Global Research, June 14, 2021
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Privately-operated non-profit and for-profit charter schools run by unelected officials are legal in 45 states, Washington DC, Puerto Rico, and Guam.
According to a 2018 state-by-state information chart from the Education Commission of the States, more than 25 states (including Washington, DC) either do not require charter school teachers to be certified or allow charter schools to hire a large portion of teachers with no teaching certification (see this).
And, on average, charter school teachers have fewer years of teaching experience and fewer credentials than their public school counterparts. They also tend to work longer days and years than public school teachers while generally being paid less than them. Further, many charter school teachers are not part of an employee retirement plan and are treated as “at-will” employees, which is linked to why nearly ninety percent of charter school teachers are not part of any organization that defends their collective interests.
A few examples of charter schools with uncertified teachers are worth noting. A May 30, 2019 article in The Palm Beach Post titled, “Underpaid, undertrained, unlicensed: In PBC’s largest charter school chain, 1 in 5 teachers weren’t certified to teach,” points out that the Renaissance Charter School chain in Florida routinely employed large numbers of substitute teachers and operated many schools where a quarter to a third of the teachers were not certified to teach.
Several years ago, one of the main charter school authorizers in New York State unilaterally further lowered teaching qualifications for teachers in charter schools. It willfully ignored numerous public demands to not further dilute teaching standards, prompting a lawsuit against its arbitrary actions. An October 18, 2019 press release from New York State United Teachers (NYSUT) titled, “Court rejects fake certification scheme for charter school teachers,” reads in part:
“After the union fought back against ‘fake’ certification for some charter school teachers, a midlevel appeals court this week ruled the SUNY Charter Schools Committee does not have the authority to set its own standards for certifying teachers. NYSUT President Andy Pallotta said the court ruling is a big win for the union and the profession. ‘This is about preserving what it means to be a teacher in New York State’, Pallotta said. ‘This would have created a two-tiered certification system and allowed unqualified educators to practice in some charter schools’.”
While public school teachers in North Carolina have to be trained and certified to teach in public schools, charter schools are exempt from such requirements and can hire uncertified non-educators to teach (see this). And while they enroll a significant percentage of youth, in Arizona “Teachers at charter schools are not required to have any certification” (see this). Many other examples from across the nation could be given.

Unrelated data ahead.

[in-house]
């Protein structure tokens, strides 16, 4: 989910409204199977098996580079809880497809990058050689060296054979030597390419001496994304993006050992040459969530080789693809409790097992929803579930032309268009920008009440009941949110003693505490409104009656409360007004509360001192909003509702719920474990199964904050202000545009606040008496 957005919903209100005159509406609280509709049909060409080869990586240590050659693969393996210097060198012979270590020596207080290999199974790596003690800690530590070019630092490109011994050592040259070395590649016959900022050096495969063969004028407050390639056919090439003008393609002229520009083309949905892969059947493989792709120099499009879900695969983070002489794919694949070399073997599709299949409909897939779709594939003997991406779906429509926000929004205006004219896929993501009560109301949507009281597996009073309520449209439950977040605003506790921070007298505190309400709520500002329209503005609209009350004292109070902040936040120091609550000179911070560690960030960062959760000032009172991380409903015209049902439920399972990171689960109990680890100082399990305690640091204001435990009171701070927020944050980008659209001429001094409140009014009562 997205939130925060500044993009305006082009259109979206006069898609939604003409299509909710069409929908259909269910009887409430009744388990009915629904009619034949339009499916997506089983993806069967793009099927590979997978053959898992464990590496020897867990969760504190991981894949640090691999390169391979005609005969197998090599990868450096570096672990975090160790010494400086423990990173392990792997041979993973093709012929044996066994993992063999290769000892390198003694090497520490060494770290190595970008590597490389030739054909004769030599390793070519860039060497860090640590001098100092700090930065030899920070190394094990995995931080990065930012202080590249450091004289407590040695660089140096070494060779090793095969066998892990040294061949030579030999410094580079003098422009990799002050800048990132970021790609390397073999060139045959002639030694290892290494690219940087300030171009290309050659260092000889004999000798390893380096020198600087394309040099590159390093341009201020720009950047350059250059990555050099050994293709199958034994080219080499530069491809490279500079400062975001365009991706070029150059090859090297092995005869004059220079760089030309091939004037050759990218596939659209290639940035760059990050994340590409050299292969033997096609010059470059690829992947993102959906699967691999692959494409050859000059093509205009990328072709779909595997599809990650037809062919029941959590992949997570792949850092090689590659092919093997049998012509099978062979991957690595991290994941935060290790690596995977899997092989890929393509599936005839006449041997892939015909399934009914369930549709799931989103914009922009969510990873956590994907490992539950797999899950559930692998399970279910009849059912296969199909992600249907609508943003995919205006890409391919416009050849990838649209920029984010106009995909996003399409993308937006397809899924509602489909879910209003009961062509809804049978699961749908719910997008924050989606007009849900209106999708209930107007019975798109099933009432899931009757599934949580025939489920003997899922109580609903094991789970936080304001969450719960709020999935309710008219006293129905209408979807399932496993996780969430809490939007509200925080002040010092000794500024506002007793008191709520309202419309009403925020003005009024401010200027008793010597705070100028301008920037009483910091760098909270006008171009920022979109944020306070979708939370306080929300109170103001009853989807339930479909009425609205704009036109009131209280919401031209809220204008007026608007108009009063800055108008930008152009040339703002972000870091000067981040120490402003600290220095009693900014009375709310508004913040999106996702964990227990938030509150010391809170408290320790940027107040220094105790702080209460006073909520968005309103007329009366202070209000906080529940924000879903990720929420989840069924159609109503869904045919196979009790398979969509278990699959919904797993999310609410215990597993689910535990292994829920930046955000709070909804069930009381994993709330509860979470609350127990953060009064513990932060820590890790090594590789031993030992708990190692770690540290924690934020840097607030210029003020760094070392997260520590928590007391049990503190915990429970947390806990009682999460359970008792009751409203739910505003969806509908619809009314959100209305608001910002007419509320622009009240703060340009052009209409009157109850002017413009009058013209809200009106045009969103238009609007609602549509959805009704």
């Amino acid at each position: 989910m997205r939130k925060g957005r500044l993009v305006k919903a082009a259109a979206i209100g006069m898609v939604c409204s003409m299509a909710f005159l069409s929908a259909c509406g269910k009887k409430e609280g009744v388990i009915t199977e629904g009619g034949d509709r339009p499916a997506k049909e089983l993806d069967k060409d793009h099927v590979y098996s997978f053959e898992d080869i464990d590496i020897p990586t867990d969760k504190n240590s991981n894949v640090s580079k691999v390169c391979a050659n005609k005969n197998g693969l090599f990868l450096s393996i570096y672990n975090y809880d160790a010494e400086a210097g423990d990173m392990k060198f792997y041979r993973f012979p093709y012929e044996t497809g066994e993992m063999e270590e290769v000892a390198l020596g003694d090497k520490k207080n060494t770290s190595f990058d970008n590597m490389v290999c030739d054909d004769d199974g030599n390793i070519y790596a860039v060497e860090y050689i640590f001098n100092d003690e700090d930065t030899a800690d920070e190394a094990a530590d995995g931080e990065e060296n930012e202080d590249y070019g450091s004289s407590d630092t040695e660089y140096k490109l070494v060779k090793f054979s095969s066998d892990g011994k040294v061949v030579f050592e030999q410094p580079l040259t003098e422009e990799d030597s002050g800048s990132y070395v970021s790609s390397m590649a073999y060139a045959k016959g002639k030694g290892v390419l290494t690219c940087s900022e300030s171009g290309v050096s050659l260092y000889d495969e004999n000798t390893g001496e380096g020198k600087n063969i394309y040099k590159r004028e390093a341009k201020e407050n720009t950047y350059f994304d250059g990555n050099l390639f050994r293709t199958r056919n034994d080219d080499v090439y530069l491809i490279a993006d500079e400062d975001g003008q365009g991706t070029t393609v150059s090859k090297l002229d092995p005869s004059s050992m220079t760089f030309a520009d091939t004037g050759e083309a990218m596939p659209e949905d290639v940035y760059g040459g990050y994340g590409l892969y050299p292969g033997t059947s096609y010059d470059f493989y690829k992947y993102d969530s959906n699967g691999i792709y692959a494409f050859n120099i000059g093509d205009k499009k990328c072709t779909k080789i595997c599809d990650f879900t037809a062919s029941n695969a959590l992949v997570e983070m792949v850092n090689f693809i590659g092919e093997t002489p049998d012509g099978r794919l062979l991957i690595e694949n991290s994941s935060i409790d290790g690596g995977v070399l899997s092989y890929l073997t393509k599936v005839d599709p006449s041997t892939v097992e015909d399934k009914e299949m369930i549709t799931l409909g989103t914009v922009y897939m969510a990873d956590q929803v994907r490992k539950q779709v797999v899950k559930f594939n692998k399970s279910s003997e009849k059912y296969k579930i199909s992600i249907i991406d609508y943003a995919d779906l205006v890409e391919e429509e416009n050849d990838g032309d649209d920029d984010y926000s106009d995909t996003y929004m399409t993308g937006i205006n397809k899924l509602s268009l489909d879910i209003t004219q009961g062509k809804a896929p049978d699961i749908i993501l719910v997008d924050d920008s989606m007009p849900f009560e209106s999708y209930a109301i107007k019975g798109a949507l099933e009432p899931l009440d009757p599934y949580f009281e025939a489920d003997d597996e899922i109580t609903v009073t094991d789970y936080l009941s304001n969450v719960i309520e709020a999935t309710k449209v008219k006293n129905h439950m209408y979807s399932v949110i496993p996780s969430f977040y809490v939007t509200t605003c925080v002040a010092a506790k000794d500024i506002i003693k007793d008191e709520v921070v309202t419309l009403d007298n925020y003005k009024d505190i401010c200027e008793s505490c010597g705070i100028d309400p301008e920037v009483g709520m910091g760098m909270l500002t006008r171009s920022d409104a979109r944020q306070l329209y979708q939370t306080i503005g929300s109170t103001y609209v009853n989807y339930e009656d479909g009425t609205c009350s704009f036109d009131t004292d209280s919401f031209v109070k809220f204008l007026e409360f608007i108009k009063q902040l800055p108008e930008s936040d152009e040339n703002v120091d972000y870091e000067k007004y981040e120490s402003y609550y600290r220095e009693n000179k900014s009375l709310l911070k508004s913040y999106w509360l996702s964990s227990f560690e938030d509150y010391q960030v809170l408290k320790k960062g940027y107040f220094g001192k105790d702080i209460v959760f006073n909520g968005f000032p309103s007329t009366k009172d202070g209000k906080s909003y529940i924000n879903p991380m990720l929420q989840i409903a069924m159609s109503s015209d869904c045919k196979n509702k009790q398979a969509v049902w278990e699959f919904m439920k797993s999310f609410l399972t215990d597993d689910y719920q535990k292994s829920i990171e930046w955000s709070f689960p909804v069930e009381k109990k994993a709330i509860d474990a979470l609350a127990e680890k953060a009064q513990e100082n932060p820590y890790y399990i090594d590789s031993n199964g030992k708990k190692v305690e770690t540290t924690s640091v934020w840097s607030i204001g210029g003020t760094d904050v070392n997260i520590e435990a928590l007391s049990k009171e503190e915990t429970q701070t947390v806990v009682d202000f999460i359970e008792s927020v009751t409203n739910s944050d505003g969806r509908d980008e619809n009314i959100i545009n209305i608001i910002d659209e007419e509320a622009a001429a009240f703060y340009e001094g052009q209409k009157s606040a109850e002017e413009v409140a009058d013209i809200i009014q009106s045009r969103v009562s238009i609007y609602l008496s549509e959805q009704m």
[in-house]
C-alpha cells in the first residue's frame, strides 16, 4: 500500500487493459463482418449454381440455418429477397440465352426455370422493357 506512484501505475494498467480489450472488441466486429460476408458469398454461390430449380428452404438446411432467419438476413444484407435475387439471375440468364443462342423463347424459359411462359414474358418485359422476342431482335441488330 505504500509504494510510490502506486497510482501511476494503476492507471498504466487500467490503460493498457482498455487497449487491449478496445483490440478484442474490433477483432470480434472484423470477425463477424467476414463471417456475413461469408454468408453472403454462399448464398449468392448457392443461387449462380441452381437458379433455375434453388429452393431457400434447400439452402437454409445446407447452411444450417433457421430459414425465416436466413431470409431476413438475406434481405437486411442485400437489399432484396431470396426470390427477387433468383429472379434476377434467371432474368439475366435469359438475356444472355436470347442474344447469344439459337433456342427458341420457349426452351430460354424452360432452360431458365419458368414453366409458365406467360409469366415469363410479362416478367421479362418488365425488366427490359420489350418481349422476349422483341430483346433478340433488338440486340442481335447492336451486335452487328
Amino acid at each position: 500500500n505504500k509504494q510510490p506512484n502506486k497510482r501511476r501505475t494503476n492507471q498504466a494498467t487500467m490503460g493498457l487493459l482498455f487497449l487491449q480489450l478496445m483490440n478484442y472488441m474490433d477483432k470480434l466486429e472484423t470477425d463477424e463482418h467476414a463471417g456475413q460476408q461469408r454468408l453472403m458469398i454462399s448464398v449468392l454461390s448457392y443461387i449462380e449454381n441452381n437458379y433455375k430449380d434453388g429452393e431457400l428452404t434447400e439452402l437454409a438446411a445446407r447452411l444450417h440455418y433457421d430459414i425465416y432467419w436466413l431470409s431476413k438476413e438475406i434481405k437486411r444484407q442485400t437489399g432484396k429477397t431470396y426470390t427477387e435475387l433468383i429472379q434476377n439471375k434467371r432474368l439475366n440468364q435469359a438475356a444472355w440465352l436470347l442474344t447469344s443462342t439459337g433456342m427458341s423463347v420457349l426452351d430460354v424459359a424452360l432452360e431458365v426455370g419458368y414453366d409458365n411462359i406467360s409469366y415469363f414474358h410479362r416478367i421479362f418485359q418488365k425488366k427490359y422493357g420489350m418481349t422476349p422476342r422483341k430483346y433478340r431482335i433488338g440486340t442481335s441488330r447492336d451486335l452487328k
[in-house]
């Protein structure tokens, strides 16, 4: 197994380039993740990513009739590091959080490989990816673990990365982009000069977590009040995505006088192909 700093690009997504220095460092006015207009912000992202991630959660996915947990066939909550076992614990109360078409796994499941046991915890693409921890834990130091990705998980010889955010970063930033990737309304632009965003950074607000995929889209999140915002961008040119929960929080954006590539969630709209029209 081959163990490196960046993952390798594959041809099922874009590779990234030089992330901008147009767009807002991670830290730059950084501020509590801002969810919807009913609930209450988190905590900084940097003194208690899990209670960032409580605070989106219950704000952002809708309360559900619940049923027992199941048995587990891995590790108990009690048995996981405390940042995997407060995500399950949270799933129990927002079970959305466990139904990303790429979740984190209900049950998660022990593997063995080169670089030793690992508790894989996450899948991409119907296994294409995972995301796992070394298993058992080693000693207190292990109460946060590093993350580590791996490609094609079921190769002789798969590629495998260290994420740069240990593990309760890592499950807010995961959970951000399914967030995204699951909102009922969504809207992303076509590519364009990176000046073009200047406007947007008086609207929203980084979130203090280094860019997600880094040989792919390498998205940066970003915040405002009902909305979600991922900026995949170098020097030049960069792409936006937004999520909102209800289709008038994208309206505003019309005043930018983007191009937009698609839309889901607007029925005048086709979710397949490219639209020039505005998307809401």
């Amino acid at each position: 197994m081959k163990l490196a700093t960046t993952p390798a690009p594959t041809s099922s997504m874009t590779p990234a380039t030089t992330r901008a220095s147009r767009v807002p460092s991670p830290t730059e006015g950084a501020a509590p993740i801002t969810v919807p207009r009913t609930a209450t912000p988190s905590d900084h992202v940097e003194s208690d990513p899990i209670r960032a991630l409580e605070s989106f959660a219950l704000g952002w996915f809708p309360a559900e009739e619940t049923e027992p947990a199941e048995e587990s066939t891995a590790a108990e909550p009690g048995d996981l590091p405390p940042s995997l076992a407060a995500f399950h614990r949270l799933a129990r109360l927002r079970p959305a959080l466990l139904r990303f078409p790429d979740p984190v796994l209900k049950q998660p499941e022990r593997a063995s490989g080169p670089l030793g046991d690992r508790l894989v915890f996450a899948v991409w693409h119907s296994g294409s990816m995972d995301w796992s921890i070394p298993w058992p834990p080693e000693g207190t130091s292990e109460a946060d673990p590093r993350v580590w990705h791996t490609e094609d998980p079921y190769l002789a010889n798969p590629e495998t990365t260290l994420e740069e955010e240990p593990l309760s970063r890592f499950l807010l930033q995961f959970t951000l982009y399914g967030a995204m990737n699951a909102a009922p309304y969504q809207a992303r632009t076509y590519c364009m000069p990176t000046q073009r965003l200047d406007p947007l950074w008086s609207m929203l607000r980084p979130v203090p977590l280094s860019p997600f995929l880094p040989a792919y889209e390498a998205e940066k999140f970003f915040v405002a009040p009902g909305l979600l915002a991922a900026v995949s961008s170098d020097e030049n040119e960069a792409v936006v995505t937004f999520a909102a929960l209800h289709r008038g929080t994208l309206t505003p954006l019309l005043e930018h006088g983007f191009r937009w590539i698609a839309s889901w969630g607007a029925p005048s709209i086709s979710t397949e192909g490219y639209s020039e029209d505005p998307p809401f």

Taken together, these facts help explain why there is such persistently high teacher turnover rates in the crisis-prone charter school sector—a situation that does not serve students and families well. It is no accident that there has been an uptick in recent years in the number of charter school teachers striving to unionize. The most recent example comes from Chicago (see this).
It is not possible to build a modern society and nation by creating more corporatized schools that are segregated, non-transparent, deregulated, run by unelected officials, and staffed with a large number of uncertified teachers. Such neoliberal arrangements lower the level of education and are a slap in the face of thousands of teacher education students around the country who spend years and thousands of dollars training to become effective certified teachers.
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Shawgi Tell, PhD, is author of the book “Charter School Report Card.” His main research interests include charter schools, neoliberal education policy, and privatization. He can be reached at firstname.lastname@example.org.
 The “non-profit” versus “for-profit” distinction is generally a distinction without a difference: both types of entities engage in profit maximization. Charter school promoters always downplay the fact that there are many charter schools, including “non-profit” charter schools, run by for-profit entities.
 Public schools sometimes hire uncertified teachers as well, but what makes the corporatized charter school sector different is that many charter school laws are intentionally and explicitly set up to evade certified teachers. This usually has to do with the neoliberal goal of “cost-cutting” and profit maximizing. Such a set-up lowers the level of education.
Featured image: CC BY-SA 3.0
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8 January 2019The original source of this article is Global ResearchCopyright © Dr. Shawgi Tell, Global Research, 2021